Iran's Revolutionary Guards chief announced the "end of the sedition" Wednesday as tens of thousands rallied in a show of strength for the country's Islamic rulers after days of deadly unrest.
General Mohammad Ali Jafari said the Guards only intervened "in a limited way" against fewer than 15,000 "trouble-makers" nationwide, adding that a large number had been arrested.
The White House declared it would seek new sanctions against those involved in the crackdown.
Protests over economic problems broke out in Iran's second city Mashhad last week and quickly spread across the country, turning against the regime as a whole.
A total of 21 people have died in the unrest, with protesters attacking government buildings and police stations in some areas.
"Today we can announce the end of the sedition," Jafari said, quoted on the Guards' website.
"A large number of the trouble-makers at the centre of the sedition, who received training from counter-revolutionaries... have been arrested and there will be firm action against them," he said.
Jafari spoke after thousands of pro-regime demonstrators took to the streets.
Chants of "Leader, we are ready" were heard as images showed thousands rallying in the cities of Qom, Ahvaz, Kermanshah and elsewhere.
The demonstrators waved Iranian flags and pictures of supreme leader Ayatollah Ali Khamenei, as well as placards saying "Death to seditionists".
A White House official, who asked for anonymity, said the administration would look for "actionable information about who is doing the crackdown, who is violating human rights, who is using violence against protesters and to feed that in to our sanctions designation machinery".
AFP journalists reported a heavy police presence still on the streets of central Tehran, along with a large number of Revolutionary Guards.
General Jafari added those behind the protests had "intervened massively on social media" but that "once restrictions were started, the troubles reduced".
Telegram and Instagram were blocked on cellphones soon after the protests began on December 28.
Telecoms Minister Mohammad-Javad Azari Jahromi said Telegram would only be unblocked if it removed "terrorist" content.
"I had mail exchanges with the head of Telegram and I told him that the continuation of Telegram's activities is conditioned on the suppression of terrorist content," he said.
There were few reports of anti-regime protests overnight, although it remained difficult to verify information from the provinces.
President Hassan Rouhani expressed hope in a phone call with Turkish counterpart Recep Tayyip Erdogan that the protests would end in a few days, a Turkish presidential source said.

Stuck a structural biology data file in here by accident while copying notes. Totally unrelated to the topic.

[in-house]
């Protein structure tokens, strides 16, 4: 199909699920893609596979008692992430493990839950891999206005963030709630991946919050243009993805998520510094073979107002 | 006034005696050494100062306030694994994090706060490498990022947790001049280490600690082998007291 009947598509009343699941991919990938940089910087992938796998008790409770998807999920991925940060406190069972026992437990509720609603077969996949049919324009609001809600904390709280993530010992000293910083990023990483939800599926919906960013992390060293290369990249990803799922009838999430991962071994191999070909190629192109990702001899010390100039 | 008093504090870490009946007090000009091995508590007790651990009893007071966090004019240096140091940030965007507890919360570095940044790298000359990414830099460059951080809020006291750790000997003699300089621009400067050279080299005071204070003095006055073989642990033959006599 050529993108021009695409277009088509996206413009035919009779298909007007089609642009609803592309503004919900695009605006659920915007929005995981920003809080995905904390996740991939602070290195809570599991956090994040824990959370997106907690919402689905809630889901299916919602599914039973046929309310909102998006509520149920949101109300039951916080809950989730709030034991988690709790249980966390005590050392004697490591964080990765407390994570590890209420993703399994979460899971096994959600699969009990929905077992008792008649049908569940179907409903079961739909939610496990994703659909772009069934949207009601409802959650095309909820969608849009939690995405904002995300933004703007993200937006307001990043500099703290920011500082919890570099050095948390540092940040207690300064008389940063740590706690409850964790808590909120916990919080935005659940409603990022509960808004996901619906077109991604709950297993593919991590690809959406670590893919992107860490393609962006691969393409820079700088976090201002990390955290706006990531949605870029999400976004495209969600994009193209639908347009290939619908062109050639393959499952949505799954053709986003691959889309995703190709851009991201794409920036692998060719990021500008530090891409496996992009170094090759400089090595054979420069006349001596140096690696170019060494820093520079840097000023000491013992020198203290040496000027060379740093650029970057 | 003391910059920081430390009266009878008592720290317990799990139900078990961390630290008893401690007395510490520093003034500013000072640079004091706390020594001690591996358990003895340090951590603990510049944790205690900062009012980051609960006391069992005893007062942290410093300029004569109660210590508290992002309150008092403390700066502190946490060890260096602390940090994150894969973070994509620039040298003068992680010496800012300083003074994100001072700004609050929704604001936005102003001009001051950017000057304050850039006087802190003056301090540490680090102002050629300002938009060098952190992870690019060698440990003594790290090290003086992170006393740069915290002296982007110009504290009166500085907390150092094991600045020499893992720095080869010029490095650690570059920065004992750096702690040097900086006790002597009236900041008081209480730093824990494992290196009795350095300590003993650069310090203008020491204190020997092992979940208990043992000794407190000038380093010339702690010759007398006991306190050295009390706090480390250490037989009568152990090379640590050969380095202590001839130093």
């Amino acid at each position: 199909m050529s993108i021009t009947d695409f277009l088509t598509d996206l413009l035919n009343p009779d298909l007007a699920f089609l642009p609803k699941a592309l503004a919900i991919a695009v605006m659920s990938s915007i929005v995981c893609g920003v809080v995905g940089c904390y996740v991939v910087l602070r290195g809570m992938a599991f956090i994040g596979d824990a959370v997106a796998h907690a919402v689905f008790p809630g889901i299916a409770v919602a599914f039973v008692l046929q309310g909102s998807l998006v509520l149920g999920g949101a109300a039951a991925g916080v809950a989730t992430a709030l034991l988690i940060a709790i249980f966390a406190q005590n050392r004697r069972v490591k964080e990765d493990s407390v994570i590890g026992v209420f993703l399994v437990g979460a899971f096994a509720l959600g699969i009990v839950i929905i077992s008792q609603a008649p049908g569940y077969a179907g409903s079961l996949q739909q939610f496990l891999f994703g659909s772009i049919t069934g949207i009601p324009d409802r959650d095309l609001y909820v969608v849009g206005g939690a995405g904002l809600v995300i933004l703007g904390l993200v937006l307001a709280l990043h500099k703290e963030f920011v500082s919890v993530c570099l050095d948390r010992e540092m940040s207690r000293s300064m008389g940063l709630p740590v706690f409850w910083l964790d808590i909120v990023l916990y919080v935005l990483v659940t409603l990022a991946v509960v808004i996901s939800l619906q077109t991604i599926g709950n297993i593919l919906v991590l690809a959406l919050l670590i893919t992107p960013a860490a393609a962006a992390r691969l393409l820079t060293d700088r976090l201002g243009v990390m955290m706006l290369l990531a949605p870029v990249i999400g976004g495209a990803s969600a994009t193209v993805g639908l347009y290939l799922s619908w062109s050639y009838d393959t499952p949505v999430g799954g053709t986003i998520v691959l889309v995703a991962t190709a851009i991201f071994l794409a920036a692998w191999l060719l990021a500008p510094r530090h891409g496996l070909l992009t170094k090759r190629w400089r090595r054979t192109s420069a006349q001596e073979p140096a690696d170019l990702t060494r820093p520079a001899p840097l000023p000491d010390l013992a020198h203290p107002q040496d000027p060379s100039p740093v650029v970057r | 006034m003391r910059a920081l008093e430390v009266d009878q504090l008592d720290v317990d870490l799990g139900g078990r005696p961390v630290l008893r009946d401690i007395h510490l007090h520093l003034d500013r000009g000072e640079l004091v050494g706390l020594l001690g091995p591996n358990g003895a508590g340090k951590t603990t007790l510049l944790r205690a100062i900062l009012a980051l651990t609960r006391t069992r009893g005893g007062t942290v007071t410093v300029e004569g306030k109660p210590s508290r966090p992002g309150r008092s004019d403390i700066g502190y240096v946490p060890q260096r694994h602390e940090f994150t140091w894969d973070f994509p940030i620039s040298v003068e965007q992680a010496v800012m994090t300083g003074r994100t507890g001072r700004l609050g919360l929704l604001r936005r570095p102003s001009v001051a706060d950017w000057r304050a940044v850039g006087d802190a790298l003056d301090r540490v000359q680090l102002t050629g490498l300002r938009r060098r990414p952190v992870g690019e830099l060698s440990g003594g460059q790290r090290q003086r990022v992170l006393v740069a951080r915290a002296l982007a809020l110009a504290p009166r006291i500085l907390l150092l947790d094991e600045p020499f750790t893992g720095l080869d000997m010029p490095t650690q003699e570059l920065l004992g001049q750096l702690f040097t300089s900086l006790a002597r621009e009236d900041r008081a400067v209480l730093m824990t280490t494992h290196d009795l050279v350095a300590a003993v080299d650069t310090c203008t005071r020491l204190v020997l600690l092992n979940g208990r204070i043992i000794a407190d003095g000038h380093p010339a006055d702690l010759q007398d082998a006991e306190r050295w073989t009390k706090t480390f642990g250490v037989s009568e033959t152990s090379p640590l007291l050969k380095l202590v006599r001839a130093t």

The political establishment has closed ranks against the unrest, saying the protests were part of a foreign plot to destabilise the regime.
"The enemy is always looking for an opportunity and any crevice to infiltrate and strike the Iranian nation," Khamenei said on Tuesday.
US President Donald Trump said Iranians were trying to "take back" their government, extending a drumbeat of encouragement for the protests.
"You will see great support from the United States at the appropriate time!" he tweeted, without offering any specifics.
UN Secretary-General Antonio Guterres on Wednesday deplored the loss of life, saying: "Further violence must be avoided."
Even reformists in Iran, who backed the 2009 protests, have condemned the violence and the support the demonstrations have received from the United States.
But they also urged the authorities to address economic grievances.
"Officials must acknowledge the deplorable situation of the country as the first step to hearing the protesters," tweeted Mohammad Taghi Karroubi, whose father Mehdi Karroubi has been under house arrest for almost seven years for helping lead the 2009 demonstrations.
Many have been turned off by the violence, which has contrasted with the largely peaceful marches in 2009.
But on the streets of the capital, there is widespread sympathy with the economic grievances driving the unrest, particularly an unemployment rate as high as 40 percent for young people.
Some Tehranis said claims from the US that they were desperate for freedom were overblown.
"We do have some freedom in Iran," Hamid Rahimi, a 33-year-old bank employee told AFP.
"If the people of Iran have something to say, it's about economic problems. They want to see their demands, what they voted for, fulfilled."
But many sympathised with the economic grievances that drove the initial unrest.
"People have reached a stage where they can no longer tolerate this pressure from the authorities," said Soraya Saadaat, a 54-year-old jobless woman.
Mojtaba Mousavi, a Tehran-based political analyst, said Iranians do not generally support violence, no matter how unhappy they are with their government.
"There are certainly Iranians who aren't happy with certain policies, frustrated people who would like to protest against their economic situation, but history shows none of these people support violence and subversion," he said.
But "this week's protests turned into riots".
Rouhani came to power in 2013 promising to mend the economy and ease social tensions, but high living costs and unemployment have left many feeling that progress is too slow.
Rural areas, hit by years of drought and under-investment, are particularly hard-hit.
Rouhani on Sunday acknowledged there was "no problem bigger than unemployment", and also promised a more balanced media and more transparency.
In 2009, authorities ruthlessly put down protests against the re-election of hardliner Mahmoud Ahmadinejad. At least 36 people were killed, according to an official toll, while the opposition says 72 died.